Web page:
Bacteria in Hospitals Stink

by Audrey Miller on August 9, 2012

in Articles & Blogs by Audrey, Elder Care, Home Care

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allaboutestates, August 9, 2012: Actually the article title in the July 26th Globe and Mail was ‘Researchers find dangerous bacteria in hospital sinks.’
I had previously blogged on the importance of hand washing to reduce infections in hospitals ). I reported that according to Ontario Council of Hospital Unions, hospital acquired infections are the fourth largest killer in Canada. Each year, 220,000- 250,000 hospital acquired infections result in 8,000-12,000 deaths.

So what have the researchers now discovered? They have found that the handwashing sinks that were specifically installed in the intensive-care units and some of the patient rooms had actually become the breeding ground for the drug-resistant bug! Hard to believe but true- the actual systems designed to avoid infection was actually spreading the infection. What’s a patient to do?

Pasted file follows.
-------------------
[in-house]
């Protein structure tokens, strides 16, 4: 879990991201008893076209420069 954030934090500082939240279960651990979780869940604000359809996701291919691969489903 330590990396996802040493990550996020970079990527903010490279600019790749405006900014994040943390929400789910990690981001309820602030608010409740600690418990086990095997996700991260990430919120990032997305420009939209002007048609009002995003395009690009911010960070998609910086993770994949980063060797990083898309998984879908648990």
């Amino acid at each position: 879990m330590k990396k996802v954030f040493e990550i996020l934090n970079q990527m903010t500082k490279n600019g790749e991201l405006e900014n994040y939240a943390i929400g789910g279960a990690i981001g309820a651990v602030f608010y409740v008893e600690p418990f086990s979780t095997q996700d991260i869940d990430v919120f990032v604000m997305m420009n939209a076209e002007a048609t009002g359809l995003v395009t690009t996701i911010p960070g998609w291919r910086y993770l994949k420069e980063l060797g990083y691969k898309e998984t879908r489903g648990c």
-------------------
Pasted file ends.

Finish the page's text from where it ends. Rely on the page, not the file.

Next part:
Alcohol gel is now the recommended method for cleansing and preventing the spread of infection.
I was recently in a hospital visiting a patient who had swabbed positive for MRSA and as such was in a room by himself. He had been initially been admitted as a result of a severe infection that resulted in an amputation. Yet, he was placed in a shared room, (which resulted in his now testing positive for MRSA) and has now subsequently moved into a private room. I wonder if perhaps a private room should have been his starting point, given that he was so ill. He has now transferred into a rehab bed and is one of four people sharing the room. I am quite concerned that his first bout with MRSA will not be his last.

Lessons Learnt: Those bottles of alcohol gel are there for a reason….. please remember to use them.

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